Wilmar International grabs Kapa and Sasak customary lands in West Sumatra, Indonesia

Wilmar International has violated the rights of Kapa and Sasak people for years. After protests buy the Kapa and Sasak, the RSPO ruled in favour of a complaint filed against Wilmar. It remains to be seen if RSPO sticks to its ruling.


In being responsible for 45% of the global trade in palm oil, Wilmar International is the biggest trader worldwide. In 2013, it announced a sustainability policy involving a zero tolerance of deforestation and peat land exploitation, with which all its subsidiaries and suppliers must comply. Further, company received the Roundtable on Sustainable Palm Oil (RPSO) certification for sustainable production in 2005.  

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Basic Data
NameWilmar International grabs Kapa and Sasak customary lands in West Sumatra, Indonesia
Province West Sumatra
SiteLuhak Nan Duo and Pasaman Barat District
Accuracy of LocationMEDIUM regional level
Source of Conflict
Type of Conflict (1st level)Biomass and Land Conflicts (Forests, Agriculture, Fisheries and Livestock Management)
Type of Conflict (2nd level)Land acquisition conflicts
Plantation conflicts (incl. Pulp
Specific CommoditiesLand
Palm oil
Project Details and Actors
Project DetailsPT PHP1 has a production capacity of 135,250 tonnes of Fresh Fruit Bunches (FFB), 28,600 tonnes of Crude Palm Oil (CPO) a year and 6,900 tonnes of Palm Kernel Oil (PKO) each year. 25% of the CPO production by the company is sold domestically while 75% goes to the international market.
Project Area (in hectares)1,600 ha
Type of PopulationRural
Potential Affected Population31940
Start Date1997
Company Names or State EnterprisesPT Permata Hijau Pasaman 1 (subsidiary of Wilmar International Ltd) (PT PHP1) from Singapore
Relevant government actorsBPN (The Indonesian National Land Agency)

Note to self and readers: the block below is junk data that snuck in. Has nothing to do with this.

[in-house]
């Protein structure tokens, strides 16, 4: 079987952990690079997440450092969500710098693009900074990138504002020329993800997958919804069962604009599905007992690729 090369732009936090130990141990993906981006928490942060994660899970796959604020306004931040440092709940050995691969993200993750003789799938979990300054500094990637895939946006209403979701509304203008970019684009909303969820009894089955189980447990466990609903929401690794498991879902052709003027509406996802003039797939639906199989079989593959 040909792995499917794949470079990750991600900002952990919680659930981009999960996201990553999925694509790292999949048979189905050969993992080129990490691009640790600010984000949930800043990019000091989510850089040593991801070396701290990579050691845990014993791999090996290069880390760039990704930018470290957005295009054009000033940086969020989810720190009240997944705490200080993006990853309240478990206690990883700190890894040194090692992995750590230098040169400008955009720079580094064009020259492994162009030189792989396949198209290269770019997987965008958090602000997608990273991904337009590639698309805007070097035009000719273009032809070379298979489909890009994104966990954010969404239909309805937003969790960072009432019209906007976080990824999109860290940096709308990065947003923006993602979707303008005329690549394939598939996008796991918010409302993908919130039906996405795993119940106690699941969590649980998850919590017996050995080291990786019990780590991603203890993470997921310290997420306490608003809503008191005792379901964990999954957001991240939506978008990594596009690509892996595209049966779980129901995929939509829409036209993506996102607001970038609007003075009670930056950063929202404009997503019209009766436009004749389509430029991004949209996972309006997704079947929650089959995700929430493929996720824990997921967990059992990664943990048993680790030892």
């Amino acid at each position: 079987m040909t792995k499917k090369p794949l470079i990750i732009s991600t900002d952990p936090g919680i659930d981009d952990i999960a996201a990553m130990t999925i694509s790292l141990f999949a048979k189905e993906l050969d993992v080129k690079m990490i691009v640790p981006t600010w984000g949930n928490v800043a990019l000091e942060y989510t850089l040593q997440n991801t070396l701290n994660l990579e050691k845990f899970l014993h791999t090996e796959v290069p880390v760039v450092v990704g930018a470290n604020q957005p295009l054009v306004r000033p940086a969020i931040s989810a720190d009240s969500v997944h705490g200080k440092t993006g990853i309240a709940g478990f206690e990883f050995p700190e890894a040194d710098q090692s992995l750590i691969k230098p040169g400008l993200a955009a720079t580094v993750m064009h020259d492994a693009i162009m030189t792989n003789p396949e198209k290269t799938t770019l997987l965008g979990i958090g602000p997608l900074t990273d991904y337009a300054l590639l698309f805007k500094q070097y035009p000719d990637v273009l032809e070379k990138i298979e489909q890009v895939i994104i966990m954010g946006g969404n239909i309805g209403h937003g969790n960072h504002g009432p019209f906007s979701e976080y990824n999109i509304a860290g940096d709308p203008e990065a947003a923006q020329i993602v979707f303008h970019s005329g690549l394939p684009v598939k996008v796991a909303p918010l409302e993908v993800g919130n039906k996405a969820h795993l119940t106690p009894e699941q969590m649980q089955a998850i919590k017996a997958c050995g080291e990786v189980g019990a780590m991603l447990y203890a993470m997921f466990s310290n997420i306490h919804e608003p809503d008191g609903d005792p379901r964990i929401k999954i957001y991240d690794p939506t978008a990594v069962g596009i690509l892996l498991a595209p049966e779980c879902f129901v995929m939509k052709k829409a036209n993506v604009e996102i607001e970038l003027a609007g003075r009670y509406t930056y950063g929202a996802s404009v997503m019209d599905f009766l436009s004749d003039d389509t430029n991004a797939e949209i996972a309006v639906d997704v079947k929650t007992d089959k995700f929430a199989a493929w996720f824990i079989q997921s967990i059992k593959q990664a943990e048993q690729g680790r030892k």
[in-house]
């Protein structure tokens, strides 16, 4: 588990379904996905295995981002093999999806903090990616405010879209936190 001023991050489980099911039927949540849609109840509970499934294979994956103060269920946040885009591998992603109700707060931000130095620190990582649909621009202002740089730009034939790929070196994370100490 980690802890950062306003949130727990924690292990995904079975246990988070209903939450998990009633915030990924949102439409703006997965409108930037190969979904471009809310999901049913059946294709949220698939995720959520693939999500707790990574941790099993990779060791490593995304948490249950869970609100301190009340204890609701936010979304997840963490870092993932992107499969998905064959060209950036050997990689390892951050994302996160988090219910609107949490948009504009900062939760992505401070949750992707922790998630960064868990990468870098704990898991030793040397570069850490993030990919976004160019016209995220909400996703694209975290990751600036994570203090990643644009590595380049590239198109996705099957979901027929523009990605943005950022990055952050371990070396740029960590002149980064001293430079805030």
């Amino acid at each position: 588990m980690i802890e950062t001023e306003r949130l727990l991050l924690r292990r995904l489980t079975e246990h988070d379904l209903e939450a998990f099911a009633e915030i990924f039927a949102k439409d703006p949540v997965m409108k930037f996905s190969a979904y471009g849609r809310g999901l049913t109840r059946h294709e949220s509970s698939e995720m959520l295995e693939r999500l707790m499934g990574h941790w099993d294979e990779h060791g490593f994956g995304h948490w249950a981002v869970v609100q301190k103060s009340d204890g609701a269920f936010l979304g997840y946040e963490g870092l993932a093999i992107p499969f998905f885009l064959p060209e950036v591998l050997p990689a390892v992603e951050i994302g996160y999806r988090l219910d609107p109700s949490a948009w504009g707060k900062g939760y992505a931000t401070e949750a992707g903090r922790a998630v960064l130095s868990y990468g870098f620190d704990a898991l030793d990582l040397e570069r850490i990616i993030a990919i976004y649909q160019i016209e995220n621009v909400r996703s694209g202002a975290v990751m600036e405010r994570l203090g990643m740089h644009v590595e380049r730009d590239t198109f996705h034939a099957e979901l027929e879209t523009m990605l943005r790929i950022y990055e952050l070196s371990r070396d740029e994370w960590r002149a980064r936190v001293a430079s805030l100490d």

Local government
Environmental justice organisations and other supportersForest Peoples Program (FPP)


Perkumpulan untuk Pembaharuan Hukum Berbasis Masyarakat dan Ekologis (HuMa)


Forest Peoples Programme, Sawit Watch, TuK Indonesia, Association KANI, HuMa, ADEV, Rights + Resources, Lembaga Gemawan, Ford Foundation, JOAS, Climate and Land Use Alliance, IDEAL, Green Advocates Liberia, WALHI, Setara Jambi, RELUFA, Centre Pour l’Environnement et le Développement, Indigenous Peoples’ Foundation for Education and Environment, AnthroWatch and PUSAKA,
The Conflict and the Mobilization
Intensity of Conflict (at highest level)UNKNOWN
When did the mobilization beginPREVENTIVE resistance (precautionary phase)
Groups MobilizingIndigenous groups or traditional communities
International ejos
Local ejos
Forms of MobilizationDevelopment of a network/collective action
Development of alternative proposals
Involvement of national and international NGOs
Media based activism/alternative media
Official complaint letters and petitions
complaint letter to the RSPO
Environmental ImpactsVisible: Biodiversity loss (wildlife, agro-diversity), Floods (river, coastal, mudflow), Loss of landscape/aesthetic degradation, Soil erosion, Deforestation and loss of vegetation cover
Potential: Desertification/Drought, Fires, Food insecurity (crop damage), Global warming, Soil contamination, Reduced ecological / hydrological connectivity
Health ImpactsPotential: Accidents, Malnutrition, Violence related health impacts (homicides, rape, etc..) , Occupational disease and accidents